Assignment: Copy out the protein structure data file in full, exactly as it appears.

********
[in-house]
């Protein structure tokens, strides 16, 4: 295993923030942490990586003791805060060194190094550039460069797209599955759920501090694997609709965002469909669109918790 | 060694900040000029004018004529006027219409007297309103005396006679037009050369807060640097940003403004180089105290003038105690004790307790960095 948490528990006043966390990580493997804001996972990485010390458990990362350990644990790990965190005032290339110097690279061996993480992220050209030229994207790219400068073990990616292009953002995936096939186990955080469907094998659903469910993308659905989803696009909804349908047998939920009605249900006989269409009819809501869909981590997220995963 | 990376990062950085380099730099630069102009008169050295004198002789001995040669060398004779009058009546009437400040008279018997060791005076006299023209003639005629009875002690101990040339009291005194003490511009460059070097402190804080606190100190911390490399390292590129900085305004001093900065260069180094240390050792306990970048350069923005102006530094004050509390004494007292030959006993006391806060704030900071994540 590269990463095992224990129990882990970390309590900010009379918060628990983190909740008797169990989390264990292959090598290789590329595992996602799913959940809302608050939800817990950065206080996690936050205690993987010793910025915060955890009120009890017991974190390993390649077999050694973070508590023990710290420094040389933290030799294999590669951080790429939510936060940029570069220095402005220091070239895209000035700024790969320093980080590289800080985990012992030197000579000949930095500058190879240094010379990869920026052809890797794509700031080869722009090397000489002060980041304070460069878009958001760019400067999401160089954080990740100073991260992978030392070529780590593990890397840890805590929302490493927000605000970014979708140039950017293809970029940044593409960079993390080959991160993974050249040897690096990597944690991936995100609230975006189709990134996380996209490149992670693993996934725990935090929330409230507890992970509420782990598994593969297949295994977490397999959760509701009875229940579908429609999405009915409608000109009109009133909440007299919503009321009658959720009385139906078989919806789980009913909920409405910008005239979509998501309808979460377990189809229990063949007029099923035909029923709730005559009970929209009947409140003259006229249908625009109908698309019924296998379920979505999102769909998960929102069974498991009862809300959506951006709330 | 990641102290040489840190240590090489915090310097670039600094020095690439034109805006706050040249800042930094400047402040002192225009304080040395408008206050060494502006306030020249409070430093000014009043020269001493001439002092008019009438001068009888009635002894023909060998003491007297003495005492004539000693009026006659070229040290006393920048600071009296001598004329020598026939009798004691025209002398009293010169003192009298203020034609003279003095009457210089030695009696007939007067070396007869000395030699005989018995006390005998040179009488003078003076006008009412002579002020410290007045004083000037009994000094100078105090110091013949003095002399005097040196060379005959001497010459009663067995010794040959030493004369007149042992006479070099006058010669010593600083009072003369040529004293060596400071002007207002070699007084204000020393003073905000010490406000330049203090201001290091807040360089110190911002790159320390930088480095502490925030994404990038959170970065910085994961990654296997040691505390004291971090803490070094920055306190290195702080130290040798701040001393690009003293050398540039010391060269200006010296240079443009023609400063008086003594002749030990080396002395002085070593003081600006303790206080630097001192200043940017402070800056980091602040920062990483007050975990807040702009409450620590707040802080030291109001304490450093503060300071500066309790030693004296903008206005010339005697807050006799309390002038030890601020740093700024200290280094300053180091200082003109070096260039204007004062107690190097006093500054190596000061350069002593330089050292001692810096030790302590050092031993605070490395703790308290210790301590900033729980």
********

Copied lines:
[in-house]
């Protein structure tokens, strides 16, 4: 295993923030942490990586003791805060060194190094550039460069797209599955759920501090694997609709965002469909669109918790 | 060694900040000029004018004529006027219409007297309103005396006679037009050369807060640097940003403004180089105290003038105690004790307790960095 948490528990006043966390990580493997804001996972990485010390458990990362350990644990790990965190005032290339110097690279061996993480992220050209030229994207790219400068073990990616292009953002995936096939186990955080469907094998659903469910993308659905989803696009909804349908047998939920009605249900006989269409009819809501869909981590997220995963 | 990376990062950085380099730099630069102009008169050295004198002789001995040669060398004779009058009546009437400040008279018997060791005076006299023209003639005629009875002690101990040339009291005194003490511009460059070097402190804080606190100190911390490399390292590129900085305004001093900065260069180094240390050792306990970048350069923005102006530094004050509390004494007292030959006993006391806060704030900071994540 590269990463095992224990129990882990970390309590900010009379918060628990983190909740008797169990989390264990292959090598290789590329595992996602799913959940809302608050939800817990950065206080996690936050205690993987010793910025915060955890009120009890017991974190390993390649077999050694973070508590023990710290420094040389933290030799294999590669951080790429939510936060940029570069220095402005220091070239895209000035700024790969320093980080590289800080985990012992030197000579000949930095500058190879240094010379990869920026052809890797794509700031080869722009090397000489002060980041304070460069878009958001760019400067999401160089954080990740100073991260992978030392070529780590593990890397840890805590929302490493927000605000970014979708140039950017293809970029940044593409960079993390080959991160993974050249040897690096990597944690991936995100609230975006189709990134996380996209490149992670693993996934725990935090929330409230507890992970509420782990598994593969297949295994977490397999959760509701009875229940579908429609999405009915409608000109009109009133909440007299919503009321009658959720009385139906078989919806789980009913909920409405910008005239979509998501309808979460377990189809229990063949007029099923035909029923709730005559009970929209009947409140003259006229249908625009109908698309019924296998379920979505999102769909998960929102069974498991009862809300959506951006709330 | 990641102290040489840190240590090489915090310097670039600094020095690439034109805006706050040249800042930094400047402040002192225009304080040395408008206050060494502006306030020249409070430093000014009043020269001493001439002092008019009438001068009888009635002894023909060998003491007297003495005492004539000693009026006659070229040290006393920048600071009296001598004329020598026939009798004691025209002398009293010169003192009298203020034609003279003095009457210089030695009696007939007067070396007869000395030699005989018995006390005998040179009488003078003076006008009412002579002020410290007045004083000037009994000094100078105090110091013949003095002399005097040196060379005959001497010459009663067995010794040959030493004369007149042992006479070099006058010669010593600083009072003369040529004293060596400071002007207002070699007084204000020393003073905000010490406000330049203090201001290091807040360089110190911002790159320390930088480095502490925030994404990038959170970065910085994961990654296997040691505390004291971090803490070094920055306190290195702080130290040798701040001393690009003293050398540039010391060269200006010296240079443009023609400063008086003594002749030990080396002395002085070593003081600006303790206080630097001192200043940017402070800056980091602040920062990483007050975990807040702009409450620590707040802080030291109001304490450093503060300071500066309790030693004296903008206005010339005697807050006799309390002038030890601020740093700024200290280094300053180091200082003109070096260039204007004062107690190097006093500054190596000061350069002593330089050292001692810096030790302590050092031993605070490395703790308290210790301590900033729980």